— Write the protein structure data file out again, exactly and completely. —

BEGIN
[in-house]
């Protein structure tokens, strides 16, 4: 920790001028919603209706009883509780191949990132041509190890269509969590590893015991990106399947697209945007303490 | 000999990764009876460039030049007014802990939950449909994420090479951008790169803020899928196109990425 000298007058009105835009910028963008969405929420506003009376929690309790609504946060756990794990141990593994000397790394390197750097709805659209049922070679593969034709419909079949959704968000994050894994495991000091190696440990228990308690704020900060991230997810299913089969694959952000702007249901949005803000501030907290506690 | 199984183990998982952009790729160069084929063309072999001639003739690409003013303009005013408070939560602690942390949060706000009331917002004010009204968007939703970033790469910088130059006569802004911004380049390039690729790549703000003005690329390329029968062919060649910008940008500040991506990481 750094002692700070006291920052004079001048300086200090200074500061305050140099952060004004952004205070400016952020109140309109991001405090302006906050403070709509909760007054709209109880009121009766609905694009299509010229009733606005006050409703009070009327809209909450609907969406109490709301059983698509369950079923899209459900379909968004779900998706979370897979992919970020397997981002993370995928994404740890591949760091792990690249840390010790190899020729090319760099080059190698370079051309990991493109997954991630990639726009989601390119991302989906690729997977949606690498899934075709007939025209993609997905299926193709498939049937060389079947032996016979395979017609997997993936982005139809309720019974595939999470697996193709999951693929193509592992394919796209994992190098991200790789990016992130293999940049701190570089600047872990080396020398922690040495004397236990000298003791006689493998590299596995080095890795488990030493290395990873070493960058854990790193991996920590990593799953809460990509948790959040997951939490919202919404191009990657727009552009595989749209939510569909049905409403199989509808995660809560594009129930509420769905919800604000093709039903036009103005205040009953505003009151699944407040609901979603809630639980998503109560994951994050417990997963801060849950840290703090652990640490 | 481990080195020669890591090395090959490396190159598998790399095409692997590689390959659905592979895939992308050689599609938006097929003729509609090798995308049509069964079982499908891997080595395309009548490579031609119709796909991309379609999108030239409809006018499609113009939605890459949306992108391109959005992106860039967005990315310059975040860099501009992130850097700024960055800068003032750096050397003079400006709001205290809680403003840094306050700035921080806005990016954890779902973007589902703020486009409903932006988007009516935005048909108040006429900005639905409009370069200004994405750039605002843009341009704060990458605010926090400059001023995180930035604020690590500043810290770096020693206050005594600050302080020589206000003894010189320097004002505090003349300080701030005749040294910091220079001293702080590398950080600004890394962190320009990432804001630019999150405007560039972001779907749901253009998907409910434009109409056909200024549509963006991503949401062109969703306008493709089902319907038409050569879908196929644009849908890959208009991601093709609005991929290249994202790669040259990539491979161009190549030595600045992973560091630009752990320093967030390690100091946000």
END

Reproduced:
[in-house]
């Protein structure tokens, strides 16, 4: 920790001028919603209706009883509780191949990132041509190890269509969590590893015991990106399947697209945007303490 | 000999990764009876460039030049007014802990939950449909994420090479951008790169803020899928196109990425 000298007058009105835009910028963008969405929420506003009376929690309790609504946060756990794990141990593994000397790394390197750097709805659209049922070679593969034709419909079949959704968000994050894994495991000091190696440990228990308690704020900060991230997810299913089969694959952000702007249901949005803000501030907290506690 | 199984183990998982952009790729160069084929063309072999001639003739690409003013303009005013408070939560602690942390949060706000009331917002004010009204968007939703970033790469910088130059006569802004911004380049390039690729790549703000003005690329390329029968062919060649910008940008500040991506990481 750094002692700070006291920052004079001048300086200090200074500061305050140099952060004004952004205070400016952020109140309109991001405090302006906050403070709509909760007054709209109880009121009766609905694009299509010229009733606005006050409703009070009327809209909450609907969406109490709301059983698509369950079923899209459900379909968004779900998706979370897979992919970020397997981002993370995928994404740890591949760091792990690249840390010790190899020729090319760099080059190698370079051309990991493109997954991630990639726009989601390119991302989906690729997977949606690498899934075709007939025209993609997905299926193709498939049937060389079947032996016979395979017609997997993936982005139809309720019974595939999470697996193709999951693929193509592992394919796209994992190098991200790789990016992130293999940049701190570089600047872990080396020398922690040495004397236990000298003791006689493998590299596995080095890795488990030493290395990873070493960058854990790193991996920590990593799953809460990509948790959040997951939490919202919404191009990657727009552009595989749209939510569909049905409403199989509808995660809560594009129930509420769905919800604000093709039903036009103005205040009953505003009151699944407040609901979603809630639980998503109560994951994050417990997963801060849950840290703090652990640490 | 481990080195020669890591090395090959490396190159598998790399095409692997590689390959659905592979895939992308050689599609938006097929003729509609090798995308049509069964079982499908891997080595395309009548490579031609119709796909991309379609999108030239409809006018499609113009939605890459949306992108391109959005992106860039967005990315310059975040860099501009992130850097700024960055800068003032750096050397003079400006709001205290809680403003840094306050700035921080806005990016954890779902973007589902703020486009409903932006988007009516935005048909108040006429900005639905409009370069200004994405750039605002843009341009704060990458605010926090400059001023995180930035604020690590500043810290770096020693206050005594600050302080020589206000003894010189320097004002505090003349300080701030005749040294910091220079001293702080590398950080600004890394962190320009990432804001630019999150405007560039972001779907749901253009998907409910434009109409056909200024549509963006991503949401062109969703306008493709089902319907038409050569879908196929644009849908890959208009991601093709609005991929290249994202790669040259990539491979161009190549030595600045992973560091630009752990320093967030390690100091946000």